Just lately, though, I have experienced a change of heart in this matter, and I suppose that’s chiefly the reason why I am coming back to this time and to Dickey’s lie. To my surprise, I have arrived at a softer feeling; I’ll call it a softer landing. Why? Primarily because of Dickey’s own eldest child, Christopher Dickey, who was a fellow journalist and my casual friend for more than 40 years, and who died, in July 2020, way too soon, of a heart attack at his home in Paris, at age 68. We had always meant to sit down and talk about our fathers and about the Black Widow in much greater depth than the several times we did talk about them, mostly in passing, mostly in a kind of nodding code. (We once worked for the same newspaper, in the same building, and we would have our peremptory talks in the hallways or the lunchroom.) And then Chris Dickey, who was known as a decent and mentoring journalist to a whole generation of foreign correspondents behind him, whose reporting career ended up going in a much different direction than mine, was dead. But he still bequeathed me a few things, especially one obscure piece of writing that I am grateful to say has helped show me the way.


    Only once or twice, or maybe on three occasions at most, do I remember my father, who’s been dead now for close to two decades, talking about how scared he was in the war, although I now have come to believe that he was basically terrified out of his mind for the whole time he was overseas, at least in the shooting zones. I think it took him about a decade, at least, to get over that postwar terror, which, while he was living inside it, caused tremendous trouble in our family. I can see the whole of this more clearly now, some six decades later, even if the individual pieces remain jagged. All of this was before my younger brother and sister were born.

    James Dickey, in real life, was never the guy up front, firing the 20-millimeter canons, depressing the bomb release on the control wheel, racing her at speeds up to 375 miles per hour.

    Mostly, my father didn’t talk about the war. It’s not that he was a modest or reticent man. He was actually quite the opposite, at least in terms of reticence, and he was no shrinking violet to tell you, when he cared to, about all that he had accomplished in life, and it was plenty, as a matter of fact. It’s one of the things that moves me most—how he had seemed to make a leap through time and space, from backwoods Kentucky, as a sod-poor and high-school-educated Depression farm boy, to captaining big airliners out of what was commonly called, when we were kids growing up, “The World’s Busiest Airport.” The title belonged first to Midway International Airport on the south side of Chicago, when he had started out, right after the war, as a co-pilot for Eastern Airlines in those old workhorse and trail-dragging DC-3s; and then, in the late 50s and early 60s, when the high-whined turboprops and first generation of jets came in, the title passed to O’Hare International Airport on the northwest side of the city. I think my father flew something like 12 different types of aircraft from the prop age through the jet age, before his career with Eastern was done, and for almost all of that time he worked out of either Midway or O’Hare. Which, somehow, he always referred to as “the field.” They were all fields to him, whether a weedy single-strip of macadam or some vast complex of cross-hatched runways. That was his Kentucky past calling. The taking off place and the landing place was the field. I remember him saying that when we were kids, my older brother Marty and my younger brother Eric and I, lining up in the driveway to tell him goodbye as he was leaving on a “trip” (all he ever called it) with a two- or three-night layover—maybe down to Miami, with plenty of stops along the way, and then working back through some of those same stops, maybe Atlanta, Charlotte, Raleigh-Durham, Charley West (what he always called Charleston, West Virginia), Louisville, Columbus, Indianapolis, home. Where we would be waiting for him, the unspoken tension about his not getting back having once more dissolved.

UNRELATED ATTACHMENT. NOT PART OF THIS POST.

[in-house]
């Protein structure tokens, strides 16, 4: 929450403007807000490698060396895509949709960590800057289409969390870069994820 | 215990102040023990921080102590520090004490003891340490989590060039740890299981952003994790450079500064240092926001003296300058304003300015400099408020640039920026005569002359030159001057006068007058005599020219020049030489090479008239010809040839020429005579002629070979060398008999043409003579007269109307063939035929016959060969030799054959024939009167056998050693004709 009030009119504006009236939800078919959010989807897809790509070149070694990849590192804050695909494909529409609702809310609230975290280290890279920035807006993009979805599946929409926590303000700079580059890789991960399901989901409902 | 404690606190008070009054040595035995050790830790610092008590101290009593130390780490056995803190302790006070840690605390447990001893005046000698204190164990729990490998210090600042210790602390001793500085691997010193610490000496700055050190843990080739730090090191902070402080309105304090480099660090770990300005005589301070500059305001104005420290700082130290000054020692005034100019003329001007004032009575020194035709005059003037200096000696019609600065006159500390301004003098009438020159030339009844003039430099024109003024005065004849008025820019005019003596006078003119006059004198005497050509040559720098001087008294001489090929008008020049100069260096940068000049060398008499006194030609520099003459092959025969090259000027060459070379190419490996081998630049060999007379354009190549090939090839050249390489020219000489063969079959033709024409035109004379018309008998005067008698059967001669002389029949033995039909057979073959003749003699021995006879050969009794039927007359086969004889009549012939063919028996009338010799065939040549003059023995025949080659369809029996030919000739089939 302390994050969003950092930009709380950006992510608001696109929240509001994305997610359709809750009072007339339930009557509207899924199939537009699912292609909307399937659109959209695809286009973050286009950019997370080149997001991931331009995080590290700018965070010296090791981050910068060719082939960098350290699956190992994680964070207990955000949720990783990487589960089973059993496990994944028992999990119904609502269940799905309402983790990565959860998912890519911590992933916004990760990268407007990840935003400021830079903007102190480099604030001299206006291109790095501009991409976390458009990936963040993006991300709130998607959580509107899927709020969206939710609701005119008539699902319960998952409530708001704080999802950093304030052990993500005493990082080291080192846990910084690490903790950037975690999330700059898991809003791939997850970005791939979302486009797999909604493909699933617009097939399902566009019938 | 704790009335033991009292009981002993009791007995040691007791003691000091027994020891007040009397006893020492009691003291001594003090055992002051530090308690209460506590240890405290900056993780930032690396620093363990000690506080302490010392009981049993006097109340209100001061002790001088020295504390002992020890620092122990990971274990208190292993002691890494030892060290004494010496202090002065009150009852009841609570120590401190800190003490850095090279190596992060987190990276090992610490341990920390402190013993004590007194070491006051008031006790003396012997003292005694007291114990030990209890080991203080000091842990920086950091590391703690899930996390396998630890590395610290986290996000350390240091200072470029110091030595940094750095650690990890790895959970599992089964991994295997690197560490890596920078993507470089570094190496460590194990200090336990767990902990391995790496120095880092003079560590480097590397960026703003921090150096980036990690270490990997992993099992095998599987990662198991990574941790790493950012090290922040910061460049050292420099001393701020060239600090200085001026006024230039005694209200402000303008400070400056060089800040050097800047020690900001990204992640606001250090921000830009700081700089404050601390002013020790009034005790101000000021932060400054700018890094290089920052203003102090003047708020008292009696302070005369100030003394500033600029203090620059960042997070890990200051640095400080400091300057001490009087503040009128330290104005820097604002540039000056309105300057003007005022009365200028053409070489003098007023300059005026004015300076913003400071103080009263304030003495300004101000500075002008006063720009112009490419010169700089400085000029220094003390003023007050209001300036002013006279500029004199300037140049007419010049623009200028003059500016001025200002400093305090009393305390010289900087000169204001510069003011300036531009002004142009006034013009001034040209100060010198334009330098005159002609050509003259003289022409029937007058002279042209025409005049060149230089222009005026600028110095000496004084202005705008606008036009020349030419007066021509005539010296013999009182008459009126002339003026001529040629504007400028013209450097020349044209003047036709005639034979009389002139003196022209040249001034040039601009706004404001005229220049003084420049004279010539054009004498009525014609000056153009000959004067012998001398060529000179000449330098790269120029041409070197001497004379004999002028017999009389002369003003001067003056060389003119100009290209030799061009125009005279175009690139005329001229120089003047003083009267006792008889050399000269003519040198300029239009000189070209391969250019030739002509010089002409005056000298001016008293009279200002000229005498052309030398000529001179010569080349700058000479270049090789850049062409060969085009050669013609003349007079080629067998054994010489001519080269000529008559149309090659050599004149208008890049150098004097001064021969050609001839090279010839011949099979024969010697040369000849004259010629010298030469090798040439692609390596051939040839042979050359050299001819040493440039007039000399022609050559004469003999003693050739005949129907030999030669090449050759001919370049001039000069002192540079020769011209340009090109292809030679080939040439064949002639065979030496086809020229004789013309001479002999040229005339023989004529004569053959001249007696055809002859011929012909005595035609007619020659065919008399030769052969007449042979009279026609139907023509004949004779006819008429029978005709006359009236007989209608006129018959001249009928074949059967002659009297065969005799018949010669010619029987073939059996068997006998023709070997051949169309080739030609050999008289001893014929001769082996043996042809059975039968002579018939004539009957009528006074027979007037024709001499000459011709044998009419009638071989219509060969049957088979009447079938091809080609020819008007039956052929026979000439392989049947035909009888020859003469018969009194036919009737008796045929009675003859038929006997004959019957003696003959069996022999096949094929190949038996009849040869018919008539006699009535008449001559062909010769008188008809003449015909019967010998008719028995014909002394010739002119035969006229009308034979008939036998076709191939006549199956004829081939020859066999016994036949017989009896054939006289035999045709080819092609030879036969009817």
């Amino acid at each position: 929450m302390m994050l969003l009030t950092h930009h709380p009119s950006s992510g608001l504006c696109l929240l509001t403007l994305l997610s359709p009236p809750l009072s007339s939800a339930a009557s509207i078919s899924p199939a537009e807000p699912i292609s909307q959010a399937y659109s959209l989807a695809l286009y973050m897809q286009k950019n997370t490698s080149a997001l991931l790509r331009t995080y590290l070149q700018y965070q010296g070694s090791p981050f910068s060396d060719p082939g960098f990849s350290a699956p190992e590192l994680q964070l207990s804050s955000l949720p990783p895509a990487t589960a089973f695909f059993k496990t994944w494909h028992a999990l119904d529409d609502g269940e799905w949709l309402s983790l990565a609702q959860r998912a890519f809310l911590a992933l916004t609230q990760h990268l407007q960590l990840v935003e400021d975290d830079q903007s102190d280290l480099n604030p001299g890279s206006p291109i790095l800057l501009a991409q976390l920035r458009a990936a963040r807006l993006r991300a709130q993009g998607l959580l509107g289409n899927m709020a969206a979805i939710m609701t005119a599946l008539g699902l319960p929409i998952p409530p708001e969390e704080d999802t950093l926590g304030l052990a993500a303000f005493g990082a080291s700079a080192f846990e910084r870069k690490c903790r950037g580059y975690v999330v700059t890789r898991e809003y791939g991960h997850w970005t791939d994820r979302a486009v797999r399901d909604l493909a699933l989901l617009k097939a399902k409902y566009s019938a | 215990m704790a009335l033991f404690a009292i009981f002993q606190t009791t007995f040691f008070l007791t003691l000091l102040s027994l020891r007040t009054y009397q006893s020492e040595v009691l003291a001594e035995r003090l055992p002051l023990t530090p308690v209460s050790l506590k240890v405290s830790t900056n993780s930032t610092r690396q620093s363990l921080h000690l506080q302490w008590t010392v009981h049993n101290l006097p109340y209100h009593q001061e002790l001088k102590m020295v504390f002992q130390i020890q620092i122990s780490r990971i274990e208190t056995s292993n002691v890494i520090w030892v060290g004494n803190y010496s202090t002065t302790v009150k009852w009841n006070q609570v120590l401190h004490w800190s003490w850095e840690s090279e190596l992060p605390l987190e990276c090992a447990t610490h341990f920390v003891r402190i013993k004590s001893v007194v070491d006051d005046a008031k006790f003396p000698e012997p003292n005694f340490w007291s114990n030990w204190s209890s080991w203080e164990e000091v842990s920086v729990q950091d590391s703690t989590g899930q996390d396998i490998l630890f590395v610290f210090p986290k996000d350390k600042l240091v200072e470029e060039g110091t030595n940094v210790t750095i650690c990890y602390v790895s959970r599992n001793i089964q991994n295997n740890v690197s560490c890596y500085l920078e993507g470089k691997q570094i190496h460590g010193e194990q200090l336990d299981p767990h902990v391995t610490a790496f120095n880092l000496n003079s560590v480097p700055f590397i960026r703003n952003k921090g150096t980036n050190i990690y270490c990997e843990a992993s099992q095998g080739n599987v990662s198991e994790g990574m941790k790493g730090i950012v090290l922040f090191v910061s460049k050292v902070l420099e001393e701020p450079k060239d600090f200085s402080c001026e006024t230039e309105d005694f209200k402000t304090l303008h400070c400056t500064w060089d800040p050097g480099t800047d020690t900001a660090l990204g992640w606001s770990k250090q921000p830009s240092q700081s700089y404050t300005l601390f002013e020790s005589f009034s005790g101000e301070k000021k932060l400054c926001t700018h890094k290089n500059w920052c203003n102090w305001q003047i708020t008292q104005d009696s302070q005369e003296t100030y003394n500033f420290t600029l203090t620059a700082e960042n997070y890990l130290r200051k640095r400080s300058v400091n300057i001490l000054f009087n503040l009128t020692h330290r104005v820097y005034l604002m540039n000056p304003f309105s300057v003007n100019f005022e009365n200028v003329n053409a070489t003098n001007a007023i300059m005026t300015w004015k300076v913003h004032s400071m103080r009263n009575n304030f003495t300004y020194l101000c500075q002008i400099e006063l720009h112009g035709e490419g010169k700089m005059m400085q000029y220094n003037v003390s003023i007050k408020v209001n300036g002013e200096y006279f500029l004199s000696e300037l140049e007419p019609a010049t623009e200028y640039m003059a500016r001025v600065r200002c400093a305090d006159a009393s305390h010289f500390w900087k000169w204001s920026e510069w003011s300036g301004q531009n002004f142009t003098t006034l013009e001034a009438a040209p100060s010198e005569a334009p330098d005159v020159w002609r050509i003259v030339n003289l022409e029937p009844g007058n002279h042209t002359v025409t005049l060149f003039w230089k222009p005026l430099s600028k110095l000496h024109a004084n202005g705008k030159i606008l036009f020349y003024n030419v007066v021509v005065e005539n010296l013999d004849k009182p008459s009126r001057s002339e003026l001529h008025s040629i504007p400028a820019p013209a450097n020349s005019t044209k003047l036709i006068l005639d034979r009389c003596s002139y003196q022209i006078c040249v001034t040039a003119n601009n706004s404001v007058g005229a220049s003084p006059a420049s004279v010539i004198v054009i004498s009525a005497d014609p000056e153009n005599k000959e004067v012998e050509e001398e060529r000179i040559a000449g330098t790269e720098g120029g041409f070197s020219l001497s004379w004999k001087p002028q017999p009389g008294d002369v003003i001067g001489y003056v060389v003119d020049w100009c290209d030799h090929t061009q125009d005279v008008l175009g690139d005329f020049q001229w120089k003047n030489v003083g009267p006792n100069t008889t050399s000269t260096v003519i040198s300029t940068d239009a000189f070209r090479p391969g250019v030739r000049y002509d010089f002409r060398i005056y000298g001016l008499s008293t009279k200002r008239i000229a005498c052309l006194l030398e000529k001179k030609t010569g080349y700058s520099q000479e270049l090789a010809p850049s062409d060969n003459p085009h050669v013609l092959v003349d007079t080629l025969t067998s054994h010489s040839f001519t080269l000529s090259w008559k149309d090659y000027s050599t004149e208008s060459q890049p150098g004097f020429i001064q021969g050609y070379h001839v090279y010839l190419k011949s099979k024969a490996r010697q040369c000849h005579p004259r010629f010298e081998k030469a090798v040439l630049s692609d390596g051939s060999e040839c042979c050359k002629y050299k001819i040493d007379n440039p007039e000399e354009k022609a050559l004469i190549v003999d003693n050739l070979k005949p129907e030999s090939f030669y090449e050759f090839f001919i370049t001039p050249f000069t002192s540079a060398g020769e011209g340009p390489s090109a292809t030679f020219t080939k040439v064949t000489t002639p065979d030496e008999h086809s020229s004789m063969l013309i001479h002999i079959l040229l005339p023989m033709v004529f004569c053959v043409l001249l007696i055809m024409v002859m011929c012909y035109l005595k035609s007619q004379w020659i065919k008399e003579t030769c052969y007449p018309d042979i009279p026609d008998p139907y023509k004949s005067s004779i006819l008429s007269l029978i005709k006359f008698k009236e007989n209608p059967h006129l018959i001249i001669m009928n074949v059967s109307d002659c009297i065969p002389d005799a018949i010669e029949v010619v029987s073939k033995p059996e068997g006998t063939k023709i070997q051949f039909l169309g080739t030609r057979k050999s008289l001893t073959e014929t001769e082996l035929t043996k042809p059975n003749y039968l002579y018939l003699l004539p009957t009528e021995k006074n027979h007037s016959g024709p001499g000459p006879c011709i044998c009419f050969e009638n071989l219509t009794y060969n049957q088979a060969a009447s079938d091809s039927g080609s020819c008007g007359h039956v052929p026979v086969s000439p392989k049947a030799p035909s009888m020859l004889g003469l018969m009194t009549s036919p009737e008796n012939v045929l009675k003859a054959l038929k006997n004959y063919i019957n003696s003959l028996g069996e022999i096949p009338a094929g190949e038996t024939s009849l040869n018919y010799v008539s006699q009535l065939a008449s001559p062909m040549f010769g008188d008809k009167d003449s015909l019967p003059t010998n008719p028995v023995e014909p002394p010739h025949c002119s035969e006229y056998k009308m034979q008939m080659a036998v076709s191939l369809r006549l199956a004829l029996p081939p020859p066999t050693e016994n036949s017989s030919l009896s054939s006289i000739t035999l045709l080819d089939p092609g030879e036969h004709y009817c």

In the driveway, before a trip, he’d be in his captain’s hat with the beautiful medallion on the brim and the scrambled egg on the visor, and in his starched light blue dress shirt, and in his dark blue woolen uniform with the gold buttons on the jacket and the raised gold stripes on the sleeve. He’d be holding his thick and beat-up old black satchel case stuffed with manuals—his “brain bag,” he called it.

    “Well, honey,” he’d say, “I’d better head for the field.” He and my mom would kiss goodbye. Marty and Ric and I would shake his strong hand. I don’t remember ever once trying to kiss him goodbye. It was impossible to do that.


    But of the war, and his part in it, he never said much, when I grew up, not that I can recall now. Only a few times after I was grown—on my own, making my way as a journalist, and aware there was storytelling gold for me in those wartime Black Widow hills—did I try to nudge him on it. I’m not sure why I didn’t work at it harder. Mainly, I tried to gather the potential gold obliquely. It’s one of my many regrets now that I didn’t ask him more directly about it. I am haunted by what I don’t know about my father, and long to know, no matter how many pages of declassified documents pertaining to his old night fighter squadron that I’ve been able to obtain. I’m haunted because I’ve lost my chance.